—James Sallis, author of Drive

"The Factory novels are certainly the most viscerally imagined of their kind that I've ever read, or reread multiple times. Derek Raymond wrote in a supposedly escapist genre in a manner that precluded any hope of escape."
—Scott Phillips, bestselling author of The Ice Harvest

"I Was Dora Suarez blew me away—beyond hard boiled."
—Patton Oswalt

"More Chandleresque than Chandler... [Raymond] could write beautifully...and, more importantly, what he is writing about in this novel are nothing less than the important subjects any writer can deal with: mortality and death."
—Will Self

“A crackerjack of a crime novel, unafraid to face the reality of man’s and woman’s evil.”
Evening Standard

"The beautiful, ruthless simplicity of the Factory novels is that Raymond rewrites the basic ethos of the classic detective novel."
—Charles Taylor, The Nation

"Hellishly bleak and moving."
—New Statesman

Product Details

ISBN-13:
9781612190136
Publisher:
Melville House Publishing
Publication date:
10/04/2011
Series:
Factory Series , #1
Sold by:
Penguin Random House Publisher Services
Format:
NOOK Book
Pages:
224
Sales rank:
562,049
File size:
2 MB

Meet the Author

Derek Raymond was the pseudonym of British writer Robert Cook, who was born in London in 1931. The son of a textile magnate, he dropped out of Eton and rejected a life of privilege for a life of adventure. He traveled the world, living in Paris at the Beat Hotel and on New York’s seedy Lower East Side, smuggled artworks into Amsterdam, and spent time in a Spanish prison for publicly making fun of Franco. Finally, he landed back in London, working in the lower echelons of the Kray Brothers’ crime syndicate laundering money, organizing illegal gambling, and setting up insurance scams. He eventually took to writing—first as a pornographer, but then as an increasingly serious novelist, writing about the desperate characters and experiences he’d known in London’s underground. His work culminated in the Factory novels, landmarks that have led many to consider  him the founding father of British noir. He died in London in 1993.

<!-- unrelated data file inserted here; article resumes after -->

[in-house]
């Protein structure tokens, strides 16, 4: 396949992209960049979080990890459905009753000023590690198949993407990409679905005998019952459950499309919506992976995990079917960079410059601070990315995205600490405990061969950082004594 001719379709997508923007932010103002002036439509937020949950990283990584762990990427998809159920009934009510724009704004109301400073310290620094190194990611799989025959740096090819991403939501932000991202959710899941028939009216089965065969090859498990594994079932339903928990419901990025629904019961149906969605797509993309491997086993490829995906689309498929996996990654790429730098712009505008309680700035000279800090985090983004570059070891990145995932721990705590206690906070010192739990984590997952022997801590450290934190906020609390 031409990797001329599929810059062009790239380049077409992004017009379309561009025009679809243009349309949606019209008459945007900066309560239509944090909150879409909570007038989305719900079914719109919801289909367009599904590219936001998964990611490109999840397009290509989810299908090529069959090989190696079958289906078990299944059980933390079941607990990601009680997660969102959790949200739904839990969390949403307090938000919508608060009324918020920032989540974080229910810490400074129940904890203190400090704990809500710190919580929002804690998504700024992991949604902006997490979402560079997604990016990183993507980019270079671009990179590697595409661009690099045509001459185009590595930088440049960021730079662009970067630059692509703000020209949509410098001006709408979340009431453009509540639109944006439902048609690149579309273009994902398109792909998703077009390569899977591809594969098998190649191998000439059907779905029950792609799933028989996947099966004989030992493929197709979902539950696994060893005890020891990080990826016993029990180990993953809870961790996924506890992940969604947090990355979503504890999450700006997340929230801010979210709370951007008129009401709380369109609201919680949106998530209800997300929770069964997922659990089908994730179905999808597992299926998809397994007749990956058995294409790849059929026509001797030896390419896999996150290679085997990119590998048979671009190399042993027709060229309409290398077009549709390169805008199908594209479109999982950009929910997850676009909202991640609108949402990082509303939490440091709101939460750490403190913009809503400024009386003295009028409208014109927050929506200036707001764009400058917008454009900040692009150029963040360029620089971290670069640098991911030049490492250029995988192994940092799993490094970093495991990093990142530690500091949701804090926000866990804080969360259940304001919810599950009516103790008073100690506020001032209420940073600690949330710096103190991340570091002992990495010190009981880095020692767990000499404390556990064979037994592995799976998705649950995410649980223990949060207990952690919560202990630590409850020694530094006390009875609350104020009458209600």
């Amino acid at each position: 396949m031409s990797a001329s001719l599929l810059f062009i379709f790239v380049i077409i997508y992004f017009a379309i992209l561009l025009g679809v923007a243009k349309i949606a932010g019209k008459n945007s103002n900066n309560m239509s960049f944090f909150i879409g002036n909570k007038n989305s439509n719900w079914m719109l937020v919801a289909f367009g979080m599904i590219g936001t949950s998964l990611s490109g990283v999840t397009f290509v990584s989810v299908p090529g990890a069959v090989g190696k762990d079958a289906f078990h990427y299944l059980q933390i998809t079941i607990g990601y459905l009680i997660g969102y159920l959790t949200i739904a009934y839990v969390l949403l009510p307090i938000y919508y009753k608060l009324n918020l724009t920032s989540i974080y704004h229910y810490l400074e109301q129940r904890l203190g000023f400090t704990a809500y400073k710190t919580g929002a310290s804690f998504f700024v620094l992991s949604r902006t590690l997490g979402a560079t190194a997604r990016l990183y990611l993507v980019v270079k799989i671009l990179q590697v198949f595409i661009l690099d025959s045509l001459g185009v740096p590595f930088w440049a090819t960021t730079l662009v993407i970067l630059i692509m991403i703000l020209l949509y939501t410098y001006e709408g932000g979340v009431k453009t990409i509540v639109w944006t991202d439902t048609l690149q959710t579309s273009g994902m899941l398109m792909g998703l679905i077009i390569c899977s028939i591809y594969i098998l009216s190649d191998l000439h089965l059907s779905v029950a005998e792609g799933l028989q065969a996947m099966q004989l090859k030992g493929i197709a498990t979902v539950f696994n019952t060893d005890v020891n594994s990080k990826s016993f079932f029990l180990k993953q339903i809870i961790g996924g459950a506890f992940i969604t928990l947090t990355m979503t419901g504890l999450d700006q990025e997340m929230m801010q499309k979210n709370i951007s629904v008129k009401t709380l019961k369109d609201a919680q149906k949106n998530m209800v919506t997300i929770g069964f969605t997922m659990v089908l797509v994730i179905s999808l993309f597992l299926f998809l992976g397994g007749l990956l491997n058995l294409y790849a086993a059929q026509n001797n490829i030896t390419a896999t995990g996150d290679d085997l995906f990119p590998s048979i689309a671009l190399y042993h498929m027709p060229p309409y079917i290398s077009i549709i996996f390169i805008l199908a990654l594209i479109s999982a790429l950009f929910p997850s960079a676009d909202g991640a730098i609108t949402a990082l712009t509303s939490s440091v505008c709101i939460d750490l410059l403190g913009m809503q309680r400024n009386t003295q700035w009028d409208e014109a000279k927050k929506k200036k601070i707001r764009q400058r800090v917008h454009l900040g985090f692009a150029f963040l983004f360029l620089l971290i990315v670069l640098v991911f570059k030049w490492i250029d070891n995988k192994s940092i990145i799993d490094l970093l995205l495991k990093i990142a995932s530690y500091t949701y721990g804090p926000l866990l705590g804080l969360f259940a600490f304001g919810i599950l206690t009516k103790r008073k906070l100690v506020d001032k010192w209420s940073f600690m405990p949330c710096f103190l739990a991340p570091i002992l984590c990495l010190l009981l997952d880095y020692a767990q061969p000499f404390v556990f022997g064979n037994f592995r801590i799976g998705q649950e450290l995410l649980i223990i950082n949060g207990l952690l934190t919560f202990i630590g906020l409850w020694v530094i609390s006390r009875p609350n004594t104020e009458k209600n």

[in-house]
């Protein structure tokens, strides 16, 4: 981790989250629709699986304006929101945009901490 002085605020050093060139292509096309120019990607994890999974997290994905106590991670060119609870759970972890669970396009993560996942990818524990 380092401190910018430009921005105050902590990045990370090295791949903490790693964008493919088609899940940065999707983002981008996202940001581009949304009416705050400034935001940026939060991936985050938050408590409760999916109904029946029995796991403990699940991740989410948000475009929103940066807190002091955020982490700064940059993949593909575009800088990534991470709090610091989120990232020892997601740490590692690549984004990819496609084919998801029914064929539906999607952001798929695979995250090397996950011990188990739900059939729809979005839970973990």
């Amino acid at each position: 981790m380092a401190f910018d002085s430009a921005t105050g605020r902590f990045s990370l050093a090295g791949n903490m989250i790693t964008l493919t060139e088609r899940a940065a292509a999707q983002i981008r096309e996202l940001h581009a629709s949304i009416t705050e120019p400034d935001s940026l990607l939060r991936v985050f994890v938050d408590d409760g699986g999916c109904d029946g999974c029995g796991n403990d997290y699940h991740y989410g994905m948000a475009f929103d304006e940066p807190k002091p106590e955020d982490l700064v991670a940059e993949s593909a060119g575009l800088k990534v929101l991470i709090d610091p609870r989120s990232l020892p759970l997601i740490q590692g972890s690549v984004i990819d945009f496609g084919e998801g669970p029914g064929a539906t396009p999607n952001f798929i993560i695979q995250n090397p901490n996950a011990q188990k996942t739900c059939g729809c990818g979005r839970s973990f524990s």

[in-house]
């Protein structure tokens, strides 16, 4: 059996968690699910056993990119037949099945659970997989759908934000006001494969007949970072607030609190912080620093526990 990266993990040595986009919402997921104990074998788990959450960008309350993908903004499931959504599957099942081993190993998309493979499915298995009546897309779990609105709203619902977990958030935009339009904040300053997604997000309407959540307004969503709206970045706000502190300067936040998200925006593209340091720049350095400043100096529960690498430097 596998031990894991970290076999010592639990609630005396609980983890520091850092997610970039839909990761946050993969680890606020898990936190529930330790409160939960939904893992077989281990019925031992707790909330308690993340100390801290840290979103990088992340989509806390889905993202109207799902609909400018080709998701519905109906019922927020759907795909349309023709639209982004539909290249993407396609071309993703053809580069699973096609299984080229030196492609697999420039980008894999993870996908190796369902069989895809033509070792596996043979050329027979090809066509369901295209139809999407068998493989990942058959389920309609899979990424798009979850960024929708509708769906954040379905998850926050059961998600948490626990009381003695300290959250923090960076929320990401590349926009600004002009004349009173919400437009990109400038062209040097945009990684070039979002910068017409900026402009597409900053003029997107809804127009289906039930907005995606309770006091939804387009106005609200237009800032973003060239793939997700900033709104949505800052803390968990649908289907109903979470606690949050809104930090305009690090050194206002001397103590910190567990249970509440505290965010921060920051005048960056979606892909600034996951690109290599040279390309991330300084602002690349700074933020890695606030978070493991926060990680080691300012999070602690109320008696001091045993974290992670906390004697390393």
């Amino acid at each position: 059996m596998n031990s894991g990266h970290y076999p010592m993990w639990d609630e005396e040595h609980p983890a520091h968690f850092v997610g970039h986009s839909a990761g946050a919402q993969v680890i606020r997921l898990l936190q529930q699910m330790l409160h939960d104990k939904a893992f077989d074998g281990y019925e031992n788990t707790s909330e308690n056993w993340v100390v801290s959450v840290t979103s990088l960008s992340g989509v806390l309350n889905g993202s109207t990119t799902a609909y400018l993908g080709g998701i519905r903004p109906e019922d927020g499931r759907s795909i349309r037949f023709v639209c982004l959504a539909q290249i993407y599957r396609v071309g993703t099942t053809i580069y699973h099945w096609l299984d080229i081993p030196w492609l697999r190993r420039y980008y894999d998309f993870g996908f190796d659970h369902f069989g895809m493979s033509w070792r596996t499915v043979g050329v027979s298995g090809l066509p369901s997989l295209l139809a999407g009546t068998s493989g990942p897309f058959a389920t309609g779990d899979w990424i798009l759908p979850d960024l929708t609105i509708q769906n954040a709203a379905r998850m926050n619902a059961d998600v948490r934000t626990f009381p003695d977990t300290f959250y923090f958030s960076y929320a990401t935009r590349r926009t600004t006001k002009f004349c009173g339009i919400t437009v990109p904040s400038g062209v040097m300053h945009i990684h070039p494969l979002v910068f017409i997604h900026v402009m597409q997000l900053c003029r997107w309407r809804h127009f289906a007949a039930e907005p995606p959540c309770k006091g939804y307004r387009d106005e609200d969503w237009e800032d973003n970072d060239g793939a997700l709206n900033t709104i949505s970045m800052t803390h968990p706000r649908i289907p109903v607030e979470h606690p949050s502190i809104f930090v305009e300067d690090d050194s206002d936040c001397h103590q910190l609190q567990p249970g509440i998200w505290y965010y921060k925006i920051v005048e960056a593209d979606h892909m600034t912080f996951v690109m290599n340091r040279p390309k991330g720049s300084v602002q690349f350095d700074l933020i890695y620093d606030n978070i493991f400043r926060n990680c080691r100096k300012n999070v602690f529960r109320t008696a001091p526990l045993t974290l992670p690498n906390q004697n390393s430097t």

From the Trade Paperback edition.

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He Died With His Eyes Open 3.9 out of 5 based on 0 ratings. 13 reviews.
Anonymous More than 1 year ago
To find out what this book is about, go to editorial reveiws. Theres one reveiw there that tells what the book is about.~Violaclaw and Clarinettail SOUR GRAPE SOUR GRAPE SOUR GRAPE
Anonymous More than 1 year ago
Gritty. beautifully written.
Anonymous More than 1 year ago
Anonymous More than 1 year ago
Anonymous More than 1 year ago
This story is the mental eqiuvalent of chewing on tinfoil with your fillings! Dark, squalid and brilliant. An exhausting study of the banality of evil in the world. Masterful and unforgettable. Not for the sensitive!
Anonymous More than 1 year ago
I think "noir" is a misnomer, and it was written before Thatcher came to power, but other than getting a little overblown toward the end, it is excellent and highly recommended.
Anonymous More than 1 year ago
Anonymous More than 1 year ago
Anonymous More than 1 year ago
Perfectly dreadful: incoherent, poorly plotted, drivel. Can't imagine how this got published.
Anonymous More than 1 year ago
It was well writen and had a good concept to it. By the way, the information on where to find a good summary was helpful, it helped me know enough about the book to buy it. Thank you.
Anonymous More than 1 year ago
If you havent read the book, then dont rate it. Like really.
Anonymous More than 1 year ago
Anonymous More than 1 year ago